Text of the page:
The Bellhop / Bellboy
This position is a relic from a previous era. Originally, an older child or very young adult would fill this entry level position. The Desk clerk would ring a bell to summon them, and they would "hop" to it, hence the name. They were general labor, lugging, carting, and escorting, delivering messages and packages, and erranting on demand. Pay was poor. In some regions, the bellboy would also be a local urchin, and thus would have a wide ranging street knowledge, which the hotel and/or patrons could leverage to find good deals or discounts (usually relatives or friends), special services, and lesser known sites worthy of visiting. This 'extra knowledge' or 'local tips' was often rewarded by grateful patrons with change and spare cash. Frequent customers (or those that tipped well) would find that their reputation would spread and service could be decidedly faster and of higher quality than otherwise.
The Bellhop position clings to existence in certain high-end hotels, while other positions from the same era have fallen by the wayside as culture and economics have changed over time: The elevator operator, the "pit crew" at gas stations, the doorman, the butler, room service (food), shoeshine boys, newsies, and more. Some of these positions can still be found here and there, but are much less common with automation, changing values and culture and economics.
The media has long glamorized the generously tipping high roller, which may have something to do with the wide spread of the tipping phenomena in American culture. Even to this day, certain types of service staff (waiters, mostly) are paid significantly less in anticipation of their receiving tips; an ongoing debate and challenge.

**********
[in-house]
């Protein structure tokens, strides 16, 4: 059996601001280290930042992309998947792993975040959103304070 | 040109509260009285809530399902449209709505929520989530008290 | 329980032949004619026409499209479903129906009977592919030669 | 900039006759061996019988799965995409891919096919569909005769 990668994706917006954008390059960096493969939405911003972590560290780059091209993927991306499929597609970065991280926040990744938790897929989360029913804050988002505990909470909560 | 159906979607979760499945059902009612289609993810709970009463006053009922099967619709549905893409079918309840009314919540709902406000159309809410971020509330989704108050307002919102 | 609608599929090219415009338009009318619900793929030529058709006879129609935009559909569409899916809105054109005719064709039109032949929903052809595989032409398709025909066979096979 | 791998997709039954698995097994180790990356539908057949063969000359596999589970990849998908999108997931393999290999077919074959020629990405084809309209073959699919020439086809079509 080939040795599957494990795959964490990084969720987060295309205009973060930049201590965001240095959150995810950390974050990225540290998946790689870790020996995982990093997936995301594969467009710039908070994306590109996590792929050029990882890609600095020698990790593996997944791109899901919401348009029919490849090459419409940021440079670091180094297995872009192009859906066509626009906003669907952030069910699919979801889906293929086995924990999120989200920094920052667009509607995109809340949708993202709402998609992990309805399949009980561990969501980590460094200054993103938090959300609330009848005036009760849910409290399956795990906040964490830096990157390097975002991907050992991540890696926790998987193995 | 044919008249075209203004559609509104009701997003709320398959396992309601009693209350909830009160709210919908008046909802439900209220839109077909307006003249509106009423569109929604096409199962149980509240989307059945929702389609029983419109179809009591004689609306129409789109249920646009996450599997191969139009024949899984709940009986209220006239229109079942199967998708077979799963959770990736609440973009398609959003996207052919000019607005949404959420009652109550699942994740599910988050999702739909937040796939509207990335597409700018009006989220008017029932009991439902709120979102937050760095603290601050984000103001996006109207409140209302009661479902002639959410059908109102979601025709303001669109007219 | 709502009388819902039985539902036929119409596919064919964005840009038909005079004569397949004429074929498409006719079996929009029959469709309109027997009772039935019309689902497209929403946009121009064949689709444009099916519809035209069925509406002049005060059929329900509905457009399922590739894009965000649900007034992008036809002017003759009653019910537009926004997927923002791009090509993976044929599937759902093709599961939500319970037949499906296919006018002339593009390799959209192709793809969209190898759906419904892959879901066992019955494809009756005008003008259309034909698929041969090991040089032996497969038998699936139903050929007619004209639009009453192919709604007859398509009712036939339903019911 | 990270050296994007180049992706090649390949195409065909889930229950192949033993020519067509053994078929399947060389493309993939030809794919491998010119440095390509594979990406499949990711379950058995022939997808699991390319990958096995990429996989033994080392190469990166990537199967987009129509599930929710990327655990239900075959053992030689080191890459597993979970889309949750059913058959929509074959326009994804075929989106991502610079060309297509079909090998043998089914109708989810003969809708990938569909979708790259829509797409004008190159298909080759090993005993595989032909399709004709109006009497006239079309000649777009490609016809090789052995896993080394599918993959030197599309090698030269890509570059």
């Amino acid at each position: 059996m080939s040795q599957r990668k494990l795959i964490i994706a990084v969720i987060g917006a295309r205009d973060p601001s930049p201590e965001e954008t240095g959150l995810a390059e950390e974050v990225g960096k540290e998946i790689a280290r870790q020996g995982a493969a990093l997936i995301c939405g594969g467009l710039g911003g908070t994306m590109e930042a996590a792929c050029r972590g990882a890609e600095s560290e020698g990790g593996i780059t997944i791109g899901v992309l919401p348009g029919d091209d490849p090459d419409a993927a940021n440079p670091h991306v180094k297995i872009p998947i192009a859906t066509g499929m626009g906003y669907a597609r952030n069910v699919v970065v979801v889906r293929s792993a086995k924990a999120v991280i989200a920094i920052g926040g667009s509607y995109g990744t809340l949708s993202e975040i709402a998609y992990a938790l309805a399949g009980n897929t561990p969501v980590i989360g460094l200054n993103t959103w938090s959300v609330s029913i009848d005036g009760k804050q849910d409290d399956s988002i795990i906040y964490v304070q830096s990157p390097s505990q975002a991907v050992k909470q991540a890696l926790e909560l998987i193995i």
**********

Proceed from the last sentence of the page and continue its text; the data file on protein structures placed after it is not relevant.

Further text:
In modern America, it is not considered impolite to refuse the service, if you can find it, and it is much less likely that they will be highly knowledgeable locals. In fact, it is increasingly rare to run into an establishment that has any. I don't know of any in my immediate area, nor the last four or five places I have lived in. Unless you are in the habit of frequenting really expensive places to stay, or are in a large city where competition drives the service, you are not likely to find one.
On the flip side, if they do happen to be a local with street knowledge, getting on their good side can only benefit you.
How to guarantee not meeting a bellhop
Call the hotel and ask if they provide that service prior to your booking a room at that hotel.